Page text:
So we do a tiny bit of research on our own since we are the people who profit from our wise investments. We learn that in the last 150 years, the ratio of silver to gold has varied from about 16–1 to 100–1. And we can presume that unless aliens land tomorrow in ships made of pure gold, for the immediate future the silver-to-gold ratio would be in that 16–1 to 100–1 range. So simple math shows us that right now silver is cheap relative to gold and gold is expensive relative to silver.
That's a signal, not noise. There is a difference.
If we take it a little further we can see that relative to real estate, the stock market and works of art, commodities in general are cheap. So we buy what are cheap—commodities—and within commodities we buy what is cheap: silver.
I like both silver and platinum right now because commodities are at a 5,000-year low relative to about everything. I don't want to be sitting in paper assets that are about to fly off to Bitcon heaven as $500 billion did since mid-December. I want to own something real or a fractional ownership of a company producing something real.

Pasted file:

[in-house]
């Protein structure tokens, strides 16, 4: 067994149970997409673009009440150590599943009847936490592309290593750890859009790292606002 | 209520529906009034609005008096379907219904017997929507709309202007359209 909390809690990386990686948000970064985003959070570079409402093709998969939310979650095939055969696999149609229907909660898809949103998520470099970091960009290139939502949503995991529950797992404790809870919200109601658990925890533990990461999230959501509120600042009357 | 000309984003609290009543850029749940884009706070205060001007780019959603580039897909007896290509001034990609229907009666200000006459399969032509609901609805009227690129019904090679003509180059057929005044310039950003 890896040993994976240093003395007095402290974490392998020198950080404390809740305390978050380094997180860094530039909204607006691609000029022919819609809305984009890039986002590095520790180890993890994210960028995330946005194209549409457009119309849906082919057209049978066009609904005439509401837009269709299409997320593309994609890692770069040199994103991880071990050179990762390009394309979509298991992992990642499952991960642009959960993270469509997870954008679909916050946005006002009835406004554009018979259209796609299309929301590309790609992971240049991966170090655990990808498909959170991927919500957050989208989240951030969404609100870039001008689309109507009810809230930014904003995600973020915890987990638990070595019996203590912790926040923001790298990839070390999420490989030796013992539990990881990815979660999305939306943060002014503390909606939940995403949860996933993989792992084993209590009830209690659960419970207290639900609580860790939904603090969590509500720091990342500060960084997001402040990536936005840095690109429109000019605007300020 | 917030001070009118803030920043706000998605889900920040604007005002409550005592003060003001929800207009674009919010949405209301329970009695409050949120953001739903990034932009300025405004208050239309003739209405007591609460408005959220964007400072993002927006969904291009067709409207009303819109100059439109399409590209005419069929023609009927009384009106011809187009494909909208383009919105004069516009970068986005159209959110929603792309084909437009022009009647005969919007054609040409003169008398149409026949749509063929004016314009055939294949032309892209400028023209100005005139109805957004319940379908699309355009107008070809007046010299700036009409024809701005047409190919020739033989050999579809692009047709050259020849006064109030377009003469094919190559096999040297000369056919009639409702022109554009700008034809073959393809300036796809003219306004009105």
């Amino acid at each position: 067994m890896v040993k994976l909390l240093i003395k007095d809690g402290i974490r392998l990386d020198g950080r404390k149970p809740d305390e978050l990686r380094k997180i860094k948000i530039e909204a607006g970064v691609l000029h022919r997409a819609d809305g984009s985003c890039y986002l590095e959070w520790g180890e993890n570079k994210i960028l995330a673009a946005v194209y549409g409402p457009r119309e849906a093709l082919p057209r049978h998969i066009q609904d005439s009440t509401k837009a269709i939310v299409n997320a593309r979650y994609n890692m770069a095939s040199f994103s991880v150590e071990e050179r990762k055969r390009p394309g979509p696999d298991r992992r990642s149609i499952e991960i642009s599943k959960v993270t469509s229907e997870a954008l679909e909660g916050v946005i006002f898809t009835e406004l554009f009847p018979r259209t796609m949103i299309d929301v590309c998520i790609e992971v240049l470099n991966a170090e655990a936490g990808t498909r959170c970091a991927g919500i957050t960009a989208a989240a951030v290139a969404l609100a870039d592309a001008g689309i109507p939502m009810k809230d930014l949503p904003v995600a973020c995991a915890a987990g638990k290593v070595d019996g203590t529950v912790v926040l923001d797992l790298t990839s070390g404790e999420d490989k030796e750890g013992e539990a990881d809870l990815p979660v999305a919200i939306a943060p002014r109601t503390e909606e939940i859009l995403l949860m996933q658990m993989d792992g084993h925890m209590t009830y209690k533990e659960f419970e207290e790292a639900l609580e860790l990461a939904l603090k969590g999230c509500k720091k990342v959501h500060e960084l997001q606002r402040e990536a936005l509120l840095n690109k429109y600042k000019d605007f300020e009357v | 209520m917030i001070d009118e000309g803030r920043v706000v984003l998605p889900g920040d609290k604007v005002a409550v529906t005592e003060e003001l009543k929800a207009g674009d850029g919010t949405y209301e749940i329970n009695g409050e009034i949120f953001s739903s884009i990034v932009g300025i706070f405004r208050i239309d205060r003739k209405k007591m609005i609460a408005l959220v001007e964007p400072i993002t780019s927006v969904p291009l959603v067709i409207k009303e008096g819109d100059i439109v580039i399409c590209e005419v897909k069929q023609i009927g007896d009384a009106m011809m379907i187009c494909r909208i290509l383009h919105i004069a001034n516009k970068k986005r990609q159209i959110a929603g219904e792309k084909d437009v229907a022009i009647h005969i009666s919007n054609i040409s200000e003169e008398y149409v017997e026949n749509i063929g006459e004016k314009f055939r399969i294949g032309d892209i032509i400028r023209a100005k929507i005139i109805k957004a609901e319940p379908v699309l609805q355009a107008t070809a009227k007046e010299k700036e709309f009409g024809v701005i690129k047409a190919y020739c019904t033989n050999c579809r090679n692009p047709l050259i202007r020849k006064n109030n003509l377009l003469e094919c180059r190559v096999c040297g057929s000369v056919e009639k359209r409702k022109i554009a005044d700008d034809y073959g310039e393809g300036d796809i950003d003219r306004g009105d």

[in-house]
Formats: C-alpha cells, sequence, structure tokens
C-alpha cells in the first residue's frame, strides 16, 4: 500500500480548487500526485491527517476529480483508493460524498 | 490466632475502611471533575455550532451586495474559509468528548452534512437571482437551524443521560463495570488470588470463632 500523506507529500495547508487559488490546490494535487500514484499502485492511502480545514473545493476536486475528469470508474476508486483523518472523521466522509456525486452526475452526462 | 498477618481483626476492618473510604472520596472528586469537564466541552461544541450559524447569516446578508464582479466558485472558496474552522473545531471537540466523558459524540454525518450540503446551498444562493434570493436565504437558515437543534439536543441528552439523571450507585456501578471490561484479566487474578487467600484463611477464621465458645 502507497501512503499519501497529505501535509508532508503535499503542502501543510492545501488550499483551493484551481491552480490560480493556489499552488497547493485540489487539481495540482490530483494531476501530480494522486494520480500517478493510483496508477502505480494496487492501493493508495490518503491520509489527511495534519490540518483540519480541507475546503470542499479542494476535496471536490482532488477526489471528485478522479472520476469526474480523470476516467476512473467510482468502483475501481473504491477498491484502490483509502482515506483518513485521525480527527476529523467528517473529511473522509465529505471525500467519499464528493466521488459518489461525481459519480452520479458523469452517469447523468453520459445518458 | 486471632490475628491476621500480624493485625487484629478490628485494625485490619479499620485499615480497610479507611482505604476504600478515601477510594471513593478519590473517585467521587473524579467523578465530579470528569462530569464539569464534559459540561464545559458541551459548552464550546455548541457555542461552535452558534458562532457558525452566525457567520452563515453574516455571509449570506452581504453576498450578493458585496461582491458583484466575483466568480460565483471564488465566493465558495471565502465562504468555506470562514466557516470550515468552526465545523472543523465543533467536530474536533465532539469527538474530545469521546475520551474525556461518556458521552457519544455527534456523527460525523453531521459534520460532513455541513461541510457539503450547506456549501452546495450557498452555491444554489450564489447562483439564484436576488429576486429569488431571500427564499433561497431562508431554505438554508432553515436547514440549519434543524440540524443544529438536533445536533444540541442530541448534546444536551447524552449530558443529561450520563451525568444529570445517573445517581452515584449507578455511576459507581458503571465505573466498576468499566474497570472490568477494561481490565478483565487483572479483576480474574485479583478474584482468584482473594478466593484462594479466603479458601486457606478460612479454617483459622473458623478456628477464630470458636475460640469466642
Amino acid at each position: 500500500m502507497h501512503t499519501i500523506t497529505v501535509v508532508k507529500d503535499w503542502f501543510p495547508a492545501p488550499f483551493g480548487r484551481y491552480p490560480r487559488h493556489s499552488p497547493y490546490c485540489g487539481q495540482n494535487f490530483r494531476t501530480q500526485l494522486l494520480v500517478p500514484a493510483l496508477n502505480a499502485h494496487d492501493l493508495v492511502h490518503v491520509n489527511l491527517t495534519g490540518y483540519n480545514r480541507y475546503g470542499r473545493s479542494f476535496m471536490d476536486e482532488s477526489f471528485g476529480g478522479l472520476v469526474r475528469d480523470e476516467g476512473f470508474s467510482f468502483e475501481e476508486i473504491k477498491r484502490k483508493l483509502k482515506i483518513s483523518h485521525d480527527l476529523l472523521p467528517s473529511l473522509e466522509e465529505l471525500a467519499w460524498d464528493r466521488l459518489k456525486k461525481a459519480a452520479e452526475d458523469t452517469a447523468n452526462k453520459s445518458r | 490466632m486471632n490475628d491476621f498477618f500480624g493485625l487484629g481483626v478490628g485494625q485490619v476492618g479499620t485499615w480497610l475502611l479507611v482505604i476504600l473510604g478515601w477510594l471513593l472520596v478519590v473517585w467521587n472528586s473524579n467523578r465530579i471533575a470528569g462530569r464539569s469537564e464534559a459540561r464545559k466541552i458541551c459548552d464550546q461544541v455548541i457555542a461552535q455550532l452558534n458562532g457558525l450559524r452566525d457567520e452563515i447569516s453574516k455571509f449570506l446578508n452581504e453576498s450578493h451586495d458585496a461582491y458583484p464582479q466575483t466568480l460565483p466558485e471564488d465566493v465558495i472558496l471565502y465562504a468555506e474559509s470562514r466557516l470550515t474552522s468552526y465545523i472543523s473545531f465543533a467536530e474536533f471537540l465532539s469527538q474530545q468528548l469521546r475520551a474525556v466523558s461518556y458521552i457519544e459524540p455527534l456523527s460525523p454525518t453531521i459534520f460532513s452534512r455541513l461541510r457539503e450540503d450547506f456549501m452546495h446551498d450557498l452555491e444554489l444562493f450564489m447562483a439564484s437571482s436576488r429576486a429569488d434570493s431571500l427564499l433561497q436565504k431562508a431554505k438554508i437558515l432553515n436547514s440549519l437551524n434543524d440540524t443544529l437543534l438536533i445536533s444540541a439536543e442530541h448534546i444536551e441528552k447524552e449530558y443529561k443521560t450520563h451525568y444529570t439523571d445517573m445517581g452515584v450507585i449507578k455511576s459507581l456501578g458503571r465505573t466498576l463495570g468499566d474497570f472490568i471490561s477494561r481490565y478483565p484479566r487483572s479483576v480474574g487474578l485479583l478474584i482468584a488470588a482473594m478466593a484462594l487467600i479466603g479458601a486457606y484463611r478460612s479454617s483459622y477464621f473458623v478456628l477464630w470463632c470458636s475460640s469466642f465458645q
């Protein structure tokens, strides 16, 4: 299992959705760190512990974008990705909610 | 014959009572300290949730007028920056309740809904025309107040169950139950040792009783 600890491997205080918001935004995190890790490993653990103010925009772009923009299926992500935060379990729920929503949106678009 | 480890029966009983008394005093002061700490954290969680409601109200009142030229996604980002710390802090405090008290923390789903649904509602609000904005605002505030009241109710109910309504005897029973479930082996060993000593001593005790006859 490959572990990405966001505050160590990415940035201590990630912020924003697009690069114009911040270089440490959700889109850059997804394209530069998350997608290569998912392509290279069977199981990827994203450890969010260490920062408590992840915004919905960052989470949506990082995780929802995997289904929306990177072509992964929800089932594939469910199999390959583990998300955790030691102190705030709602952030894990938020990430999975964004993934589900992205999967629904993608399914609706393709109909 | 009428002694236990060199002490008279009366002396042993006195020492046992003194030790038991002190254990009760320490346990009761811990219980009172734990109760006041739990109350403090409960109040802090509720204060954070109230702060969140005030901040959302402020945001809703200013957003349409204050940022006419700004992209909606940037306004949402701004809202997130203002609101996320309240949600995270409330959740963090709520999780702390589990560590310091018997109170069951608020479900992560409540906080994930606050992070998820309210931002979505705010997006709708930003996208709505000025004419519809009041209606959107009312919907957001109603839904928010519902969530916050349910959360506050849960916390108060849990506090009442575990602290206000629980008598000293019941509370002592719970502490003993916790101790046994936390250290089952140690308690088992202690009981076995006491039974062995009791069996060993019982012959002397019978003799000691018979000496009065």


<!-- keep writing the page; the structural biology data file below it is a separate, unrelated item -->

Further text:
Bayhorse Silver Inc. (BHS:TSX.V) may well fit the bill.
I say that mining is the art and science of extracting minerals from the ground at a profit. Mining is not poking a bunch of holes in the ground until a project looks like a giant Swiss cheese. Counting ounces is not mining: It may eventually contribute to profit but for the most part, counting ounces is an expense.
Bayhorse Silver is in production at the 100%-owned Bayhorse Mine. Owning a mine in Oregon created its own set of problems. Oregon isn't against mining per say, but they are against processing that ore. So Bayhorse did a couple of thing outside the box. They aren't drilling until the cows come home. The production decision was based on a Herdrick 1981 technical report showing about 3 million ounces of high-grade silver and 1.2 million ounces of lower grade material. There is no feasibility study and they smile as they say they don't need one while recognizing the lack of a feasibility study adds risks while saving loads of money.